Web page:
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Lecture 3

HIS102Y1 Lecture Notes - Lecture 3: Francesco Da Mosto, Early Modern Europe, Pater Familias

Course Code
Dr.Carla Hustak

of 6
-Lecture 3-
Female Honour:
Relationships Between Marital Status, Sexual Status, and Property
-gender as performativity, honour as performed
Honour is closely tied to gender identity, it requires a certain amount of work and
performance, and its also subjective, u may also thing of honour tied to emotion and its
historically specific
-when honour is “stained honour”: marriage, economics, law, 1600-1800 the word honour is
used frequently; how a stained honour could affect the women’s doury or in cases of rape women
tries to get her rapist to marry her, strict policing, where there is improper gender order in the
-affects that honour have and how it pervaded within a society
1) to defend honour: gender & sexual status—how honour is tied to gender; gender as a category
is an idea or ideology and a set of expectations that one is expected to perform; conceptual ideas
within a society
2) everyday life, ‘real’ effects of loss of honour—practical affects that honour had;
3) honour as relational category --upholding honour where it became a behavoir that receprically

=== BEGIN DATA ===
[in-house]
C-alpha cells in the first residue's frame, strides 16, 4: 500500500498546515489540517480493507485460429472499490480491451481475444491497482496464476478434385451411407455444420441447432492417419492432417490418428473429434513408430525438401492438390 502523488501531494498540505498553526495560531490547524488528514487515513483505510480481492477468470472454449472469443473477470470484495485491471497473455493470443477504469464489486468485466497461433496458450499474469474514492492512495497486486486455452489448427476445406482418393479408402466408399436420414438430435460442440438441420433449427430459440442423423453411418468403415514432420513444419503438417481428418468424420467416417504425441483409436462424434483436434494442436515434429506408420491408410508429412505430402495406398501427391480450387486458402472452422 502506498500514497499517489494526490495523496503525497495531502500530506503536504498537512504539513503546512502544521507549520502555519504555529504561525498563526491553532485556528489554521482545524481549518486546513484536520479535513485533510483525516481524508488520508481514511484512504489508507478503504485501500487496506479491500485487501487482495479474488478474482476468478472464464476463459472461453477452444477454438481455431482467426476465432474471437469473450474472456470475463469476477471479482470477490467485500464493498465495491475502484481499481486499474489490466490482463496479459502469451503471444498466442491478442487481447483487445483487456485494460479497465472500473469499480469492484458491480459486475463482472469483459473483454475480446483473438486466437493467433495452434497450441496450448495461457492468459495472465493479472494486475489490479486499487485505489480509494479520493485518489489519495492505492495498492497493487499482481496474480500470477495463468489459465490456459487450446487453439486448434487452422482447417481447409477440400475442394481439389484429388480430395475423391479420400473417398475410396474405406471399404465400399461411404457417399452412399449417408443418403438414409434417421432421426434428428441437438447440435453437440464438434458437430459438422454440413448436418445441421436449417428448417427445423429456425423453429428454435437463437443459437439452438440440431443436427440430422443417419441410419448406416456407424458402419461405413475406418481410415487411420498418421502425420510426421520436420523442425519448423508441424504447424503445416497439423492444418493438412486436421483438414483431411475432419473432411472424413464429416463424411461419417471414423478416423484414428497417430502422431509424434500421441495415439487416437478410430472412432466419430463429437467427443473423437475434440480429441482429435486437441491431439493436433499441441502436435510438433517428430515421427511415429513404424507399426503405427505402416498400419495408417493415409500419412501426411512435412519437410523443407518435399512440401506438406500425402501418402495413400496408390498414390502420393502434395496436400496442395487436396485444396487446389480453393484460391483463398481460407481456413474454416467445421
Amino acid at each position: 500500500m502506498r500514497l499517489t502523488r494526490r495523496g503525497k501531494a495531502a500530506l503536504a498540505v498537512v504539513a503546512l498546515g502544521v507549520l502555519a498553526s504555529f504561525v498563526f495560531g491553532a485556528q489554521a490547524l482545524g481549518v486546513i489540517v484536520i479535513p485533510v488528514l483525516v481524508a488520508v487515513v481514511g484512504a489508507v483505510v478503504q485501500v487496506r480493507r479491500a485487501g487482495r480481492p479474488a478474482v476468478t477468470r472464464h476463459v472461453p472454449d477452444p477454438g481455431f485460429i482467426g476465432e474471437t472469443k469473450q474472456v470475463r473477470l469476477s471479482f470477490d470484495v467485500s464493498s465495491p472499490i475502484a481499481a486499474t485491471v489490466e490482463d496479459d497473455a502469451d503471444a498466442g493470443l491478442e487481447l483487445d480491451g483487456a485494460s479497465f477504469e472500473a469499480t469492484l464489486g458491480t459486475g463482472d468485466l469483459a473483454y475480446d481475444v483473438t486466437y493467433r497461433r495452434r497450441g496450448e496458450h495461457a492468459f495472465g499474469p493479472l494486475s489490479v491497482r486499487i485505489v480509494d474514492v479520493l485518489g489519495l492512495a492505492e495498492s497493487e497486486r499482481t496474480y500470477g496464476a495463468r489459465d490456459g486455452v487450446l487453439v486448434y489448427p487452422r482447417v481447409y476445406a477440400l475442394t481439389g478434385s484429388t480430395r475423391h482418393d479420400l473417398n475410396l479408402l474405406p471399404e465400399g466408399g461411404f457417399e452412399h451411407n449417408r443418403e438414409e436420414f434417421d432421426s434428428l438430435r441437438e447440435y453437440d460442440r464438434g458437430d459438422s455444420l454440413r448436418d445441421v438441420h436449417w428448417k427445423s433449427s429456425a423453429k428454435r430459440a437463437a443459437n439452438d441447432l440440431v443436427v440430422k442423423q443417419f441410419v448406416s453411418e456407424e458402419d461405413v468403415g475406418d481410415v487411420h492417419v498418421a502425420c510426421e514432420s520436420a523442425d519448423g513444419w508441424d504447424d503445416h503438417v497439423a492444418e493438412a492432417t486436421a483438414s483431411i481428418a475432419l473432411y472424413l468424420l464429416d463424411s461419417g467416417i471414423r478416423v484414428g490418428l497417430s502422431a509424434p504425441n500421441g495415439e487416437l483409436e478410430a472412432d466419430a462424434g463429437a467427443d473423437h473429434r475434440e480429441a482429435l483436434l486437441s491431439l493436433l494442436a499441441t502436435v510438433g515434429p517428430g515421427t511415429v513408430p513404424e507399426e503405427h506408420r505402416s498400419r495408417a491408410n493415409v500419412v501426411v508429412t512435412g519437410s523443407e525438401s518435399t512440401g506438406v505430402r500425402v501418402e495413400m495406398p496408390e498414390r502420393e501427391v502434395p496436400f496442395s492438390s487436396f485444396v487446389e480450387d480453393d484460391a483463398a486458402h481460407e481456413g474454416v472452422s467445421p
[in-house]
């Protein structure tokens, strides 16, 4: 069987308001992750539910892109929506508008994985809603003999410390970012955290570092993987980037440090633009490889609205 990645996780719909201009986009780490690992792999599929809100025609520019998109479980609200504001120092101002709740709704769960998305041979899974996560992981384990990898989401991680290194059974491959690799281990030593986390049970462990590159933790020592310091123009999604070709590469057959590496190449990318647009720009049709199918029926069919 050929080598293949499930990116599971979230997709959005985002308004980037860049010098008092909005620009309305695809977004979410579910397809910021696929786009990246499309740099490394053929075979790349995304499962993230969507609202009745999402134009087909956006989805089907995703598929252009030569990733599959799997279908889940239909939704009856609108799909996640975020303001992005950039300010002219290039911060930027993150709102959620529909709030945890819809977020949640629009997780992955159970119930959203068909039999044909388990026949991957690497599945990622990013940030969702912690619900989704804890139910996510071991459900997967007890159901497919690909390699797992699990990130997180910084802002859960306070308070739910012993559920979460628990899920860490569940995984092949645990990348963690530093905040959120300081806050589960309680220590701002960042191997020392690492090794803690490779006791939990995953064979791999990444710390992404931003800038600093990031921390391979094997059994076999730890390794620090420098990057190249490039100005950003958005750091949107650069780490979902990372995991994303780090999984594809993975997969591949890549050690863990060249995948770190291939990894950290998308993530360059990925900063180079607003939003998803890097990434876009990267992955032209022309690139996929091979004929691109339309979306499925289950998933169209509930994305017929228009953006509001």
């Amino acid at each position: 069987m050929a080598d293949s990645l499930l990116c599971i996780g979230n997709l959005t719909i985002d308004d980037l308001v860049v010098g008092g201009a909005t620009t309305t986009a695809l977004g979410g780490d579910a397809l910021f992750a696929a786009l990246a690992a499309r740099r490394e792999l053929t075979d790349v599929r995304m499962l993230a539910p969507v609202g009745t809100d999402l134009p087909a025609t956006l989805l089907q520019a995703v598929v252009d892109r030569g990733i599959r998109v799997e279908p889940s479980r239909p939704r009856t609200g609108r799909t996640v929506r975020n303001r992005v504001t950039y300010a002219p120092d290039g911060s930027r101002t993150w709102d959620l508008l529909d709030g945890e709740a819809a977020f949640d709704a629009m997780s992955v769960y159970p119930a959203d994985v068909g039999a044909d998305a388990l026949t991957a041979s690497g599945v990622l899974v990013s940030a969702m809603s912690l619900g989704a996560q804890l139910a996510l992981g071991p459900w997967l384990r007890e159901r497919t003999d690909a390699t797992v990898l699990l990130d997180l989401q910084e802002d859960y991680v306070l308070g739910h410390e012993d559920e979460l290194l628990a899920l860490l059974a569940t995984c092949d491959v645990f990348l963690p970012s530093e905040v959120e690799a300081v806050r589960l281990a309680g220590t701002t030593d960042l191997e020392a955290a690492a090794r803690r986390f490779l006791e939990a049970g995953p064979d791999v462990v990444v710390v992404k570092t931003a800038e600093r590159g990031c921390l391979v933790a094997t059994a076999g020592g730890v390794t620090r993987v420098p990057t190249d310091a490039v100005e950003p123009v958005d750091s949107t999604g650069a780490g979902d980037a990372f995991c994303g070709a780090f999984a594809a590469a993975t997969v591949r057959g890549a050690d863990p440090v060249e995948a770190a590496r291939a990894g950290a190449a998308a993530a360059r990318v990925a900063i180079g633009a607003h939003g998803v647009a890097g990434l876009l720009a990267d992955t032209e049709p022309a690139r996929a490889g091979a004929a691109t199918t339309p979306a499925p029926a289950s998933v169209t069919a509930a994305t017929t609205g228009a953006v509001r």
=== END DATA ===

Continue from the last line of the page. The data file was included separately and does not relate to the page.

affected both men and women—a reflection on the males of the house hold as well if the women
cheated on her husband etc
-historian Elizabeth Foyster’s discussion on honour, ‘cuckold’—she does so in terms of
masculinity, honour was primarily a sexual honour, to maintain masculine previlege, honor for
men could also involve other things, where as women is stricktly sexual, ie. Men’s work
-gendered honour: sexual, business, craft
-Merry Wiesner-Hanks:
“Along with concepts of feudal obligation, wifely obedience, and Roman law, one
additional idea that was essential in shaping women’s legal rights in early modern Europe
– the notion of honour.”
1)Social Networks: family and community –intimate negotiations of honour: family, marriage,
communal networks
Male v female lifecycle
Marriage, ‘feme coverte’(a woman covered), her identity becomes that of her husband,
she is no longer seen as an independent actor, thus she cannot make financial actions on
her own, or any public office
Dowries and sexual honour—this is bound by a male member of the household, her value
is seen as property i.e. a woman who has sex b4 marriage tarnished her reputation and
douries lowered; female sexual honour could disrupt patriarchal household